The ideal candidate for a business intelligence (BI) program is a firm that is seeking greater operational efficiency, increased flexibility and interoperability, better management reporting, mitigation of regulatory or other risks, enhanced transparency, access and support, and the ability to make informed business decisions.
It is a firm that believes the investment in operational efficiency, enhanced analytics, and regulatory compliance is equally as important as revenue-generating activities.
On the flip side, a poor candidate for BI is a firm at which the impetus comes from a technology or operations group, with no executive buy in. In addition, if a firm’s management team is knowingly unable to instill the discipline within the organization for data stewards to take ownership of, maintain, and improve the quality of critical enterprise data, it is unlikely to build a thriving BI program.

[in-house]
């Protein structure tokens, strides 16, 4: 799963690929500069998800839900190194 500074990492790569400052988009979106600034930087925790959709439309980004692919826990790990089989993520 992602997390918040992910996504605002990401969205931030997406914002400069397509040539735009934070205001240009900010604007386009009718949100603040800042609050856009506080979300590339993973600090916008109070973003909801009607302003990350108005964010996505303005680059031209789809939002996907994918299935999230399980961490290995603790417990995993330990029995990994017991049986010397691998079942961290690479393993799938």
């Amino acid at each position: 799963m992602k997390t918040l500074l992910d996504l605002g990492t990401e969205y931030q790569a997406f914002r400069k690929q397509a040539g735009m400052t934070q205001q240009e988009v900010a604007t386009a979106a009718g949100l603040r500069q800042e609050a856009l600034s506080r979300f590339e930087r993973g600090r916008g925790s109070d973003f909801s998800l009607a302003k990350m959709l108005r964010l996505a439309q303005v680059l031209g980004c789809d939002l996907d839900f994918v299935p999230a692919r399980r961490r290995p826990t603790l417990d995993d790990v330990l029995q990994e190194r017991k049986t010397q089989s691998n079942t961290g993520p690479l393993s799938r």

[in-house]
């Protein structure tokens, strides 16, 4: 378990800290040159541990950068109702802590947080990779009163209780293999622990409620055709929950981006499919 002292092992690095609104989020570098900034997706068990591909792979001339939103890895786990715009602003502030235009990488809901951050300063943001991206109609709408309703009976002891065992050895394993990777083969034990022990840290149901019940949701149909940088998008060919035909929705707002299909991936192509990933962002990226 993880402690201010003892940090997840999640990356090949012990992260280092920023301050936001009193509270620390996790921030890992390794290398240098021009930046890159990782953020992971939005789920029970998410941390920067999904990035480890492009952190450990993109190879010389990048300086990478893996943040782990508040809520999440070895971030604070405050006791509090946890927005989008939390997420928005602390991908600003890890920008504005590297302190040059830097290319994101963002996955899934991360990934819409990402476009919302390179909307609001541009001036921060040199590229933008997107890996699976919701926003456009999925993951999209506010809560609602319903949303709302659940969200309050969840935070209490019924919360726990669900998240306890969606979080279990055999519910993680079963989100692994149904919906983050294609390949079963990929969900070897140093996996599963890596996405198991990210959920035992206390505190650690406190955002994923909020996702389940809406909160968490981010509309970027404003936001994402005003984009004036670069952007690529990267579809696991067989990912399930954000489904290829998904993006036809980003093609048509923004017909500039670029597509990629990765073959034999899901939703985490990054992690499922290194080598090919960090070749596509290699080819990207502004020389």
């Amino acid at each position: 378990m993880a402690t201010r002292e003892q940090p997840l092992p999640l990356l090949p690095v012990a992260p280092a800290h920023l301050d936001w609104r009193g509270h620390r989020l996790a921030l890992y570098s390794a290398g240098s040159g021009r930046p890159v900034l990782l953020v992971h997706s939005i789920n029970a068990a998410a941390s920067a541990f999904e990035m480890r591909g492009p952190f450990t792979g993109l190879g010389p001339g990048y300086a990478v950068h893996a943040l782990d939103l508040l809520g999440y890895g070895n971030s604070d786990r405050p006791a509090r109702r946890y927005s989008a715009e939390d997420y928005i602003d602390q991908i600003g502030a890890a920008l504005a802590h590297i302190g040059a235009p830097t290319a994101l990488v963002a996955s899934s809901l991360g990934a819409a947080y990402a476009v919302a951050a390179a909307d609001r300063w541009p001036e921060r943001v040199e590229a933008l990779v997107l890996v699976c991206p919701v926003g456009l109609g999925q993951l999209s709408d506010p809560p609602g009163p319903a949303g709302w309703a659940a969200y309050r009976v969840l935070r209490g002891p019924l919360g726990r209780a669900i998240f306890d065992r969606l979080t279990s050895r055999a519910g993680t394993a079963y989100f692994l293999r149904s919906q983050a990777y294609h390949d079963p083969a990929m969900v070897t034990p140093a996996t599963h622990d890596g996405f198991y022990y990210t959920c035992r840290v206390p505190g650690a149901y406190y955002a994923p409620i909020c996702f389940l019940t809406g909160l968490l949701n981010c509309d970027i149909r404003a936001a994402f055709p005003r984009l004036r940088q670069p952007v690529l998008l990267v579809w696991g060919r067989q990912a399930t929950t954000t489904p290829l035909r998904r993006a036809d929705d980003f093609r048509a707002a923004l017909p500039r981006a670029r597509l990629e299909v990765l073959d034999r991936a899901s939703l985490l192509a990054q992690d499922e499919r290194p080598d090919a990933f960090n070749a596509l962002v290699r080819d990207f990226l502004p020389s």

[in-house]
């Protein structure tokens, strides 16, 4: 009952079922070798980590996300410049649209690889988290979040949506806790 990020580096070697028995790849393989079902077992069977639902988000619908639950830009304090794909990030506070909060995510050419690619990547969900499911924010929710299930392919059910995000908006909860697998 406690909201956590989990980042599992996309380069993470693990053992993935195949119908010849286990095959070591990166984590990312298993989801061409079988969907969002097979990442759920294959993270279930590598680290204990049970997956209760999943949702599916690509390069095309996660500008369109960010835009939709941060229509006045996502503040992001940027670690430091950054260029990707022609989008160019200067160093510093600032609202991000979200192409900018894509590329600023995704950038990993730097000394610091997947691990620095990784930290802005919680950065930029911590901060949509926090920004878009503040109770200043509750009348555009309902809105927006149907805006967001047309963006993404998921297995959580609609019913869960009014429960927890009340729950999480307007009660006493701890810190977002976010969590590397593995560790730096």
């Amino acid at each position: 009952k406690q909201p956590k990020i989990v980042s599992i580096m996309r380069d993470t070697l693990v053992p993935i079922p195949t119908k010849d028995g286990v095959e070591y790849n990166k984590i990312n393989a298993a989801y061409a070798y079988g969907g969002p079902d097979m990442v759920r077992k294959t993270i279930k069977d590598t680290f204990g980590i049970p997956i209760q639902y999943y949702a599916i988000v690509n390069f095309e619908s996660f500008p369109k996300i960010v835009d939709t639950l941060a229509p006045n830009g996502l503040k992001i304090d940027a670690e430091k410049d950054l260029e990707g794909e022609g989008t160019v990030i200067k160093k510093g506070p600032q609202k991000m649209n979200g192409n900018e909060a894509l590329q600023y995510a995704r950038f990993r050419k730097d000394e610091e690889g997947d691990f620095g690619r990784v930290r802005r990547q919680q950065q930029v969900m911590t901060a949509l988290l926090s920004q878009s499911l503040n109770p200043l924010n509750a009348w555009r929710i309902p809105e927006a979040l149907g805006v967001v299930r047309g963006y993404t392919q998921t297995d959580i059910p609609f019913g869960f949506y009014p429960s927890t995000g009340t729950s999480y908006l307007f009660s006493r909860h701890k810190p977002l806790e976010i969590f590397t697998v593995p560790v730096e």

Ultimately, what differentiates a good candidate from a poor one is vision and, more importantly, a willingness and urge to leverage analytics to improve the way the firm is working today. Moreover, the probability of a BI program succeeding is much greater if the right foundation – along with some basic principles – can be agreed upon from the very beginning.
- Executives agree that accurate and timely analytics are a priority and are critical to the future of the business.
- Data stewards (data owners) for critical enterprise data can and will be assigned.
- A data dictionary, which resolves inconsistent definitions and identifies the authoritative sources of enterprise data, will be developed.
- Tools to identify and resolve data anomalies that affect the integrity of the data will be leveraged.
In our newest financial services guide, we discuss many aspects of BI, particularly in wealth management:
- Benefits of BI
- Challenges of BI user adoption
- Getting started with BI
- Key considerations for the development and operation of a BI program
- Client success story
To learn more, download the guide here.